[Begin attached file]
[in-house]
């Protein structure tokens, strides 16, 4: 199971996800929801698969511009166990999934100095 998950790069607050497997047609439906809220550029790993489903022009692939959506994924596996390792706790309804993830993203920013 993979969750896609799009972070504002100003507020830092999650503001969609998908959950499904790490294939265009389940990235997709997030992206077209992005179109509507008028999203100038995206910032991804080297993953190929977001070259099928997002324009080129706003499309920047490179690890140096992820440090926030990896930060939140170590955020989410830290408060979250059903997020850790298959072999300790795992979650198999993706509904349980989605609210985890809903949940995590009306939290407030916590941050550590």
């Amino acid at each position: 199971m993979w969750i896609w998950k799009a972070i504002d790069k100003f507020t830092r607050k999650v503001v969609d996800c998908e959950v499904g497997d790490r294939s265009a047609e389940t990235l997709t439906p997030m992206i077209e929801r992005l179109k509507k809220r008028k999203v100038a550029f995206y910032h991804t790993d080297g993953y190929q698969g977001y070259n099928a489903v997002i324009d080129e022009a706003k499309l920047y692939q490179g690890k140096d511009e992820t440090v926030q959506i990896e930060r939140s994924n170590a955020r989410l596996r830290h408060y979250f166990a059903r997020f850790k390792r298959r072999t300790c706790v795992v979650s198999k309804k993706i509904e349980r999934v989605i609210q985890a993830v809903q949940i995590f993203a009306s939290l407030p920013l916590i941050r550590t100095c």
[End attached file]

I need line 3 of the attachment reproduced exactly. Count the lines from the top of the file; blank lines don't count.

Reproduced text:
């Amino acid at each position: 199971m993979w969750i896609w998950k799009a972070i504002d790069k100003f507020t830092r607050k999650v503001v969609d996800c998908e959950v499904g497997d790490r294939s265009a047609e389940t990235l997709t439906p997030m992206i077209e929801r992005l179109k509507k809220r008028k999203v100038a550029f995206y910032h991804t790993d080297g993953y190929q698969g977001y070259n099928a489903v997002i324009d080129e022009a706003k499309l920047y692939q490179g690890k140096d511009e992820t440090v926030q959506i990896e930060r939140s994924n170590a955020r989410l596996r830290h408060y979250f166990a059903r997020f850790k390792r298959r072999t300790c706790v795992v979650s198999k309804k993706i509904e349980r999934v989605i609210q985890a993830v809903q949940i995590f993203a009306s939290l407030p920013l916590i941050r550590t100095c």